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Old 09-06-2019, 01:55 PM   #21
alexiskai
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Default Re: Houdaille Shock Problem

One thing I found helpful was to keep a list on my phone of all the projects or repairs that I wanted to do, and then I moved items around on the list to group and prioritize them. This helped me think through all the changes I wanted to make related to a particular assembly so that I could do my research, buy parts, keep my budget under control, etc. It also forced me to think through which projects were really the most important and which were, e.g., mostly cosmetic.

Also if a post comes up on Fordbarn that relates to a future project, I'll copy the number of the post (e.g., "#20") and paste it into the list because it works as a link to that post that I can trace back when I'm ready to tackle that project.
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Old 09-06-2019, 04:14 PM   #22
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Default Re: Houdaille Shock Problem

Okay,
I think I will get myself an aftermarket shock from Snyders for the bad one on the drivers front. May not match, but may make the car more functional.
If there is no interference with the brake rods, I will probably forgo changing the brake arm forks to a latter date. Thanks for the heads up Dan on the model year changes.
Ranchero50, I am going to soak the frozen shock and see if it will free up. Thanks for the tip.
And to everyone else who gave me their tips and info, thanks for helping me learn more about these cars.
When I get this resolved, I will report back with the results.
Tom L.
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Old 09-06-2019, 04:27 PM   #23
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Default Re: Houdaille Shock Problem

Not to hijack the thread, but I was wondering what kind of oil do you put in your shocks? The Manual says use Shock absorber oil, but if i cant find any what would do as a substitute?
Thanks
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Old 09-06-2019, 06:42 PM   #24
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Default Re: Houdaille Shock Problem

There were several types and the internal seals can play a part there. The fill plug shapes identified the fluid on some. Glycerin and castor oil were both used back in the day. If you purchase a repro, find out what the manufacturer recommends. Modern hydraulic oils have a lot of different viscosity ratings.
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Old 09-06-2019, 06:58 PM   #25
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Default Re: Houdaille Shock Problem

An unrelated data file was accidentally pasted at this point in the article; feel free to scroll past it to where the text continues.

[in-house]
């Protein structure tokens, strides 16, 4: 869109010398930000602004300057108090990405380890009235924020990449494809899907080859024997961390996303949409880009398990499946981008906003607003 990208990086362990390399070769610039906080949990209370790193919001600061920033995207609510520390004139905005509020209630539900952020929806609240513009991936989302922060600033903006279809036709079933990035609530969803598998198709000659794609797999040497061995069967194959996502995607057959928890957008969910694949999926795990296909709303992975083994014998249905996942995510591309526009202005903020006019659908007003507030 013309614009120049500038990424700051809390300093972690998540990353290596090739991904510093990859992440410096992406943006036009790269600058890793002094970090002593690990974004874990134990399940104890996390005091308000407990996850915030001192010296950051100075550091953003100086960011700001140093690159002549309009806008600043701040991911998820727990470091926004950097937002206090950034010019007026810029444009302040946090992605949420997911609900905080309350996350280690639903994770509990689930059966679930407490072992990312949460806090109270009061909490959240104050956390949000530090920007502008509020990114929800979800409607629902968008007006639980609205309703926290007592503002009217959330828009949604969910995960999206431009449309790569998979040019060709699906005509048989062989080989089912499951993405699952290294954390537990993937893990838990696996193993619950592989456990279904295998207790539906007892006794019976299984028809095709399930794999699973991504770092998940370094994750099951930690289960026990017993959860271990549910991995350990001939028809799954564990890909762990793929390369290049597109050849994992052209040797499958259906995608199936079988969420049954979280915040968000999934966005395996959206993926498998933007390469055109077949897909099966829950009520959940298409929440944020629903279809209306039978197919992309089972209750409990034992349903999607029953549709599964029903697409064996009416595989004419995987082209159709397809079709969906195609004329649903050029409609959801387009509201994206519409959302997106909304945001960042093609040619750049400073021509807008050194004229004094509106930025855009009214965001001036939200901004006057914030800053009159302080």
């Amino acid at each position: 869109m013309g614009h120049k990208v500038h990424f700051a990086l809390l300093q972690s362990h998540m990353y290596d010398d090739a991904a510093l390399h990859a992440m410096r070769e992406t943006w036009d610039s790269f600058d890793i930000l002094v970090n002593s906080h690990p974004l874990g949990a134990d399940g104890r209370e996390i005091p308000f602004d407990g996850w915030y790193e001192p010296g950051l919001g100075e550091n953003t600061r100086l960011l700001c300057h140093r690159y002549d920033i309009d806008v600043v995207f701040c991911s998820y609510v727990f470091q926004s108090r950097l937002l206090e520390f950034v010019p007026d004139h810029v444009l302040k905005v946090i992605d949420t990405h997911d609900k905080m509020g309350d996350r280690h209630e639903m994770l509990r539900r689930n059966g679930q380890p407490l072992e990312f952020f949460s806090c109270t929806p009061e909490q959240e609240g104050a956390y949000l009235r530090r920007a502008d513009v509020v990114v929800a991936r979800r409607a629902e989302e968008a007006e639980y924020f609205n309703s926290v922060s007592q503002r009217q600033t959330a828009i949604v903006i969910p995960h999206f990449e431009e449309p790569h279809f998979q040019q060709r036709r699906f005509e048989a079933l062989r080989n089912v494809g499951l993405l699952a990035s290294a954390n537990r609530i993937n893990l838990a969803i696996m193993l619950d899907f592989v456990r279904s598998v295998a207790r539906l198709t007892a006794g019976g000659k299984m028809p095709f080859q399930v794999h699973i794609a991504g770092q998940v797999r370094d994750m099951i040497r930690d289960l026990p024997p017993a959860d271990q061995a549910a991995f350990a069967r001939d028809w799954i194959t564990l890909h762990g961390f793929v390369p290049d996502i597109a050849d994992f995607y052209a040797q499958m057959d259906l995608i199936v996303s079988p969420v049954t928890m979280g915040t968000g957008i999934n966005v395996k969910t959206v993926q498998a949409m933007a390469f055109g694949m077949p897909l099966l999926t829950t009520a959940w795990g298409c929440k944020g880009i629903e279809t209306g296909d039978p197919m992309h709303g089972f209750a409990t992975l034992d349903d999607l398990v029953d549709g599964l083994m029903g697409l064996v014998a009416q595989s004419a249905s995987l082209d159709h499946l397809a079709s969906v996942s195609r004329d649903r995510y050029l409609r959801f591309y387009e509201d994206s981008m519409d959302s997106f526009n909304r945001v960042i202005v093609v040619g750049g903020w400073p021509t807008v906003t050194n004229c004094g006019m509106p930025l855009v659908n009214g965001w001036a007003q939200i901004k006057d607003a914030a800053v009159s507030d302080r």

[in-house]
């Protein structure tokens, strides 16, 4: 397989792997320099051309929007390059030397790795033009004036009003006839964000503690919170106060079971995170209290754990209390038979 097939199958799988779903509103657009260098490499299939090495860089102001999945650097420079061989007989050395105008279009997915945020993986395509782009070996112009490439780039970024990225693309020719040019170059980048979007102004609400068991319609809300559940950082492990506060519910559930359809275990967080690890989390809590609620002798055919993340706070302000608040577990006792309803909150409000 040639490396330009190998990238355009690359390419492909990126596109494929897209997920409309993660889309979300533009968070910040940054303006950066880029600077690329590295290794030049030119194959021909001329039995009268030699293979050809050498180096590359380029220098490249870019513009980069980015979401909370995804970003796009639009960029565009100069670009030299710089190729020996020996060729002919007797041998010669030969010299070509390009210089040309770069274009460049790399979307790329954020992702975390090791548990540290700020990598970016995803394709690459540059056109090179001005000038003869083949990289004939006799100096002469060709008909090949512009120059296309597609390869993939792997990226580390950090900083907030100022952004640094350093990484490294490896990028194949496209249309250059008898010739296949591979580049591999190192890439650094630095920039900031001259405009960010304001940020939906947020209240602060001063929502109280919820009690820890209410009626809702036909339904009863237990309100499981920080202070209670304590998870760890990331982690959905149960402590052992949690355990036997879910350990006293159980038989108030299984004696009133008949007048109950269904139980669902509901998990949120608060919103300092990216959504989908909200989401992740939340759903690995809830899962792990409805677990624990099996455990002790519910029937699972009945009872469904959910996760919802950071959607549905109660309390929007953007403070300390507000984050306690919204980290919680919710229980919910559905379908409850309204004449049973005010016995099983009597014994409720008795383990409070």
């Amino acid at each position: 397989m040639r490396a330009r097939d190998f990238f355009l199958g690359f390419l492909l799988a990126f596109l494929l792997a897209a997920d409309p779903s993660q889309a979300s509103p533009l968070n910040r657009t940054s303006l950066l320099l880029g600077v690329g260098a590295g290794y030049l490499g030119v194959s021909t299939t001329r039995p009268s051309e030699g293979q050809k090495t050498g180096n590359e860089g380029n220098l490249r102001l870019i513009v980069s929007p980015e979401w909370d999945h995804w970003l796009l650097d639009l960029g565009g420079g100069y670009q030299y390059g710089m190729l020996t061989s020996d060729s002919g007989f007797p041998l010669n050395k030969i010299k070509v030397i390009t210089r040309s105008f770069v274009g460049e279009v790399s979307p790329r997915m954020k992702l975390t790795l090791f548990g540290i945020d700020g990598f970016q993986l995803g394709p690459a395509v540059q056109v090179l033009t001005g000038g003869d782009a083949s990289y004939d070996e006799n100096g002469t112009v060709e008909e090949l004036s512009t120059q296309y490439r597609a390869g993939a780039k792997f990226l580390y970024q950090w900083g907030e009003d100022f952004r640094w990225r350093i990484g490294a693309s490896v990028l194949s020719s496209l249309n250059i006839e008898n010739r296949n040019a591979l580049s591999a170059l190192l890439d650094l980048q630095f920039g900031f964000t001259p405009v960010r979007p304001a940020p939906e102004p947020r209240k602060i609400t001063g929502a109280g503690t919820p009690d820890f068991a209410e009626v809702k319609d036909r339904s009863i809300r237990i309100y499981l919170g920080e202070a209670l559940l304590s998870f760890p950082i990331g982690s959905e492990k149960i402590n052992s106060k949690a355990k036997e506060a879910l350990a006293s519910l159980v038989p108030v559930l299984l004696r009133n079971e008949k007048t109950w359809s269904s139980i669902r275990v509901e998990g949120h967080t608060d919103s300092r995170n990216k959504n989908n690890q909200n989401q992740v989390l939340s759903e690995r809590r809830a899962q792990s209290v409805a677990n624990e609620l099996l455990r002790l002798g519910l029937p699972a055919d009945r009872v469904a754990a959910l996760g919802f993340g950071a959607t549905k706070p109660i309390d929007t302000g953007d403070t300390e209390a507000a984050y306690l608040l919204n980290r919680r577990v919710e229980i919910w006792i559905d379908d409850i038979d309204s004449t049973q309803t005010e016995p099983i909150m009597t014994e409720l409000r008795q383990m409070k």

Thought I read somewhere on FB the Snyders tube shocks were stiff, especially on the front. Besides, so the two sides match performance replace both fronts at the same time?
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Old 09-06-2019, 08:08 PM   #26
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Default Re: Houdaille Shock Problem

I think he meant he was going to buy an aftermarket hydraulic shock from Snyder's
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Old 09-06-2019, 08:08 PM   #27
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Default Re: Houdaille Shock Problem

Closed Cab, I was going to replace the front drivers shock with a reproduction original shock, not a tube shock.
I have read that people have used just about anything in their shocks over the years. From hydralic jack fluid, 30w oil, 90w gear oil, and STP. I guess as long as there is something in there, it is better than nothing. Some of the repro's don't have you add any oil at all. Really confusing.
Now I am thinking about replacing all of the shocks. If the drivers front was toast, the rest of them are probably close behind.
Can anyone tell me how I can identify if I have a real Houdaille shock verses a reproduction? Is there some identifying mark on an original?
Tom L.
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Old 09-06-2019, 11:55 PM   #28
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Default Re: Houdaille Shock Problem

Here is a basic guide on genuine shocks.


http://www.fordgarage.com/pages/shockidentification.htm


If they have "Chicago" marked on them they are aftermarket. This is all I know, there may be other similar looking aftermarket shocks.
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Old 09-07-2019, 08:41 AM   #29
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Default Re: Houdaille Shock Problem

The Chicago marked repros have a brass body casting. They were made quite a while ago and folks have had both good and bad results with them. There are threads on this board about them.
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Old 09-07-2019, 05:20 PM   #30
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Default Re: Houdaille Shock Problem

Went and took a look again at all of the shocks. It now appears that the front right is on its way out too. Found all of the shocks to have no fluid in them.
Most likely they are all bad and I need to acquire a complete set.
Anyone know if I can still buy Stipe shocks? Or, should I give John Holland a call? Would these two choices be the best way to go? Or are some of the sealed repro shocks that do not take any oil be okay?
Dan, here is a picture of the front right tube link. Does this look normal? I confirmed that the brake fork is on backwards and the brake rod barely clears the shock needle valve.